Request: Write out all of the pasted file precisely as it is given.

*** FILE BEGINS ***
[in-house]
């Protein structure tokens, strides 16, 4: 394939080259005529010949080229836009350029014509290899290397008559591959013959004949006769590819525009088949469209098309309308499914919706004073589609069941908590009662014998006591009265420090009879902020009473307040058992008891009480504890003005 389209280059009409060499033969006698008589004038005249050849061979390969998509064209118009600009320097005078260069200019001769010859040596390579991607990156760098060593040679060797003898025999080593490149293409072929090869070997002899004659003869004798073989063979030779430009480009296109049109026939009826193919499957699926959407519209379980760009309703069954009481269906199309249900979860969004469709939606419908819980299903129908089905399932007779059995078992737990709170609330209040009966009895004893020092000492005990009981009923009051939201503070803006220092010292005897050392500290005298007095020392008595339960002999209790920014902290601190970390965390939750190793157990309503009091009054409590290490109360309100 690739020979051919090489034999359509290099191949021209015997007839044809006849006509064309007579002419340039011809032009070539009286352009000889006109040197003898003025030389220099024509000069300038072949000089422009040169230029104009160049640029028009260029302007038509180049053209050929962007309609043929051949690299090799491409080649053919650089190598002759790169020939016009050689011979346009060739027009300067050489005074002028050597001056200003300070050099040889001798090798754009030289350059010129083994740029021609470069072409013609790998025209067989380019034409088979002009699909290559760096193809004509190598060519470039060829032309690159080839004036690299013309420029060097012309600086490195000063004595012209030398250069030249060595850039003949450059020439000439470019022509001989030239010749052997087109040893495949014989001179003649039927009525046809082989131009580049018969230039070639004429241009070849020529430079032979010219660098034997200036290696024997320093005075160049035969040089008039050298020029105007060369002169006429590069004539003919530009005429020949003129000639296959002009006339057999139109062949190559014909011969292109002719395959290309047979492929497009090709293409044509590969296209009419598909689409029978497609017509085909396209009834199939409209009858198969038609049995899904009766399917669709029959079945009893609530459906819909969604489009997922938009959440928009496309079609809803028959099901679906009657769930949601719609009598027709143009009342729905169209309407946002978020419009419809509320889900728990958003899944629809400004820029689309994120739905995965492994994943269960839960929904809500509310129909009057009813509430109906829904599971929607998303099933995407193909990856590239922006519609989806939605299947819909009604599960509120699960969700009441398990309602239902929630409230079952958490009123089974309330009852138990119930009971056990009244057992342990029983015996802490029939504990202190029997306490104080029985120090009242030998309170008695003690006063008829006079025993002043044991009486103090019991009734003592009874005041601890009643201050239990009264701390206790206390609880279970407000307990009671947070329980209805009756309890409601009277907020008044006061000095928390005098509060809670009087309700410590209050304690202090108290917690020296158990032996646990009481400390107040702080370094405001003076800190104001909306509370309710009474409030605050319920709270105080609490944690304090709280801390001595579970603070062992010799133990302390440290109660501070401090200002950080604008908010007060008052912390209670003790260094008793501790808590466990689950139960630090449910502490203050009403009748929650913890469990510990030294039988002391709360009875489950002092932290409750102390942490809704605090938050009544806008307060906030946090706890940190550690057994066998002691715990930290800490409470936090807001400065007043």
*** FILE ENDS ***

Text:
[in-house]
């Protein structure tokens, strides 16, 4: 394939080259005529010949080229836009350029014509290899290397008559591959013959004949006769590819525009088949469209098309309308499914919706004073589609069941908590009662014998006591009265420090009879902020009473307040058992008891009480504890003005 389209280059009409060499033969006698008589004038005249050849061979390969998509064209118009600009320097005078260069200019001769010859040596390579991607990156760098060593040679060797003898025999080593490149293409072929090869070997002899004659003869004798073989063979030779430009480009296109049109026939009826193919499957699926959407519209379980760009309703069954009481269906199309249900979860969004469709939606419908819980299903129908089905399932007779059995078992737990709170609330209040009966009895004893020092000492005990009981009923009051939201503070803006220092010292005897050392500290005298007095020392008595339960002999209790920014902290601190970390965390939750190793157990309503009091009054409590290490109360309100 690739020979051919090489034999359509290099191949021209015997007839044809006849006509064309007579002419340039011809032009070539009286352009000889006109040197003898003025030389220099024509000069300038072949000089422009040169230029104009160049640029028009260029302007038509180049053209050929962007309609043929051949690299090799491409080649053919650089190598002759790169020939016009050689011979346009060739027009300067050489005074002028050597001056200003300070050099040889001798090798754009030289350059010129083994740029021609470069072409013609790998025209067989380019034409088979002009699909290559760096193809004509190598060519470039060829032309690159080839004036690299013309420029060097012309600086490195000063004595012209030398250069030249060595850039003949450059020439000439470019022509001989030239010749052997087109040893495949014989001179003649039927009525046809082989131009580049018969230039070639004429241009070849020529430079032979010219660098034997200036290696024997320093005075160049035969040089008039050298020029105007060369002169006429590069004539003919530009005429020949003129000639296959002009006339057999139109062949190559014909011969292109002719395959290309047979492929497009090709293409044509590969296209009419598909689409029978497609017509085909396209009834199939409209009858198969038609049995899904009766399917669709029959079945009893609530459906819909969604489009997922938009959440928009496309079609809803028959099901679906009657769930949601719609009598027709143009009342729905169209309407946002978020419009419809509320889900728990958003899944629809400004820029689309994120739905995965492994994943269960839960929904809500509310129909009057009813509430109906829904599971929607998303099933995407193909990856590239922006519609989806939605299947819909009604599960509120699960969700009441398990309602239902929630409230079952958490009123089974309330009852138990119930009971056990009244057992342990029983015996802490029939504990202190029997306490104080029985120090009242030998309170008695003690006063008829006079025993002043044991009486103090019991009734003592009874005041601890009643201050239990009264701390206790206390609880279970407000307990009671947070329980209805009756309890409601009277907020008044006061000095928390005098509060809670009087309700410590209050304690202090108290917690020296158990032996646990009481400390107040702080370094405001003076800190104001909306509370309710009474409030605050319920709270105080609490944690304090709280801390001595579970603070062992010799133990302390440290109660501070401090200002950080604008908010007060008052912390209670003790260094008793501790808590466990689950139960630090449910502490203050009403009748929650913890469990510990030294039988002391709360009875489950002092932290409750102390942490809704605090938050009544806008307060906030946090706890940190550690057994066998002691715990930290800490409470936090807001400065007043």